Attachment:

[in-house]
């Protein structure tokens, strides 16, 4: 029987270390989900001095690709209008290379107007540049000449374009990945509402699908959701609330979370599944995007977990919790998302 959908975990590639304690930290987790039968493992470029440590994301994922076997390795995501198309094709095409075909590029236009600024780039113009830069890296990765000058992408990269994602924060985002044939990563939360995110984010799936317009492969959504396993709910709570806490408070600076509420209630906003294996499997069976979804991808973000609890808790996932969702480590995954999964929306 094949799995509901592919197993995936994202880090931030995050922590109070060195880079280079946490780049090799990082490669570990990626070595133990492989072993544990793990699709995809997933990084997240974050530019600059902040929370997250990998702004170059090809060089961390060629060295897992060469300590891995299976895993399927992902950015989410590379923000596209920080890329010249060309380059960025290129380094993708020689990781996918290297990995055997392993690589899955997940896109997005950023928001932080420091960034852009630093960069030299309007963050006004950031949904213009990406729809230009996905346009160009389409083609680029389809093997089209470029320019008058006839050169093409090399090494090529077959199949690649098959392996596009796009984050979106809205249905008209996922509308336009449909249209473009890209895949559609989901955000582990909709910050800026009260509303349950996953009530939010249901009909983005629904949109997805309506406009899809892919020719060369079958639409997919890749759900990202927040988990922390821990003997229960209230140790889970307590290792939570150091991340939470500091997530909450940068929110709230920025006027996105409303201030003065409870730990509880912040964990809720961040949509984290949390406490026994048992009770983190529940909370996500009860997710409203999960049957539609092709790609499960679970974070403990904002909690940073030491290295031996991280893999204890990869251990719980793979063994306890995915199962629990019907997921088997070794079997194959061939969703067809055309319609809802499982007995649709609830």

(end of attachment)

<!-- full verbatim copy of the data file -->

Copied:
[in-house]
């Protein structure tokens, strides 16, 4: 029987270390989900001095690709209008290379107007540049000449374009990945509402699908959701609330979370599944995007977990919790998302 959908975990590639304690930290987790039968493992470029440590994301994922076997390795995501198309094709095409075909590029236009600024780039113009830069890296990765000058992408990269994602924060985002044939990563939360995110984010799936317009492969959504396993709910709570806490408070600076509420209630906003294996499997069976979804991808973000609890808790996932969702480590995954999964929306 094949799995509901592919197993995936994202880090931030995050922590109070060195880079280079946490780049090799990082490669570990990626070595133990492989072993544990793990699709995809997933990084997240974050530019600059902040929370997250990998702004170059090809060089961390060629060295897992060469300590891995299976895993399927992902950015989410590379923000596209920080890329010249060309380059960025290129380094993708020689990781996918290297990995055997392993690589899955997940896109997005950023928001932080420091960034852009630093960069030299309007963050006004950031949904213009990406729809230009996905346009160009389409083609680029389809093997089209470029320019008058006839050169093409090399090494090529077959199949690649098959392996596009796009984050979106809205249905008209996922509308336009449909249209473009890209895949559609989901955000582990909709910050800026009260509303349950996953009530939010249901009909983005629904949109997805309506406009899809892919020719060369079958639409997919890749759900990202927040988990922390821990003997229960209230140790889970307590290792939570150091991340939470500091997530909450940068929110709230920025006027996105409303201030003065409870730990509880912040964990809720961040949509984290949390406490026994048992009770983190529940909370996500009860997710409203999960049957539609092709790609499960679970974070403990904002909690940073030491290295031996991280893999204890990869251990719980793979063994306890995915199962629990019907997921088997070794079997194959061939969703067809055309319609809802499982007995649709609830």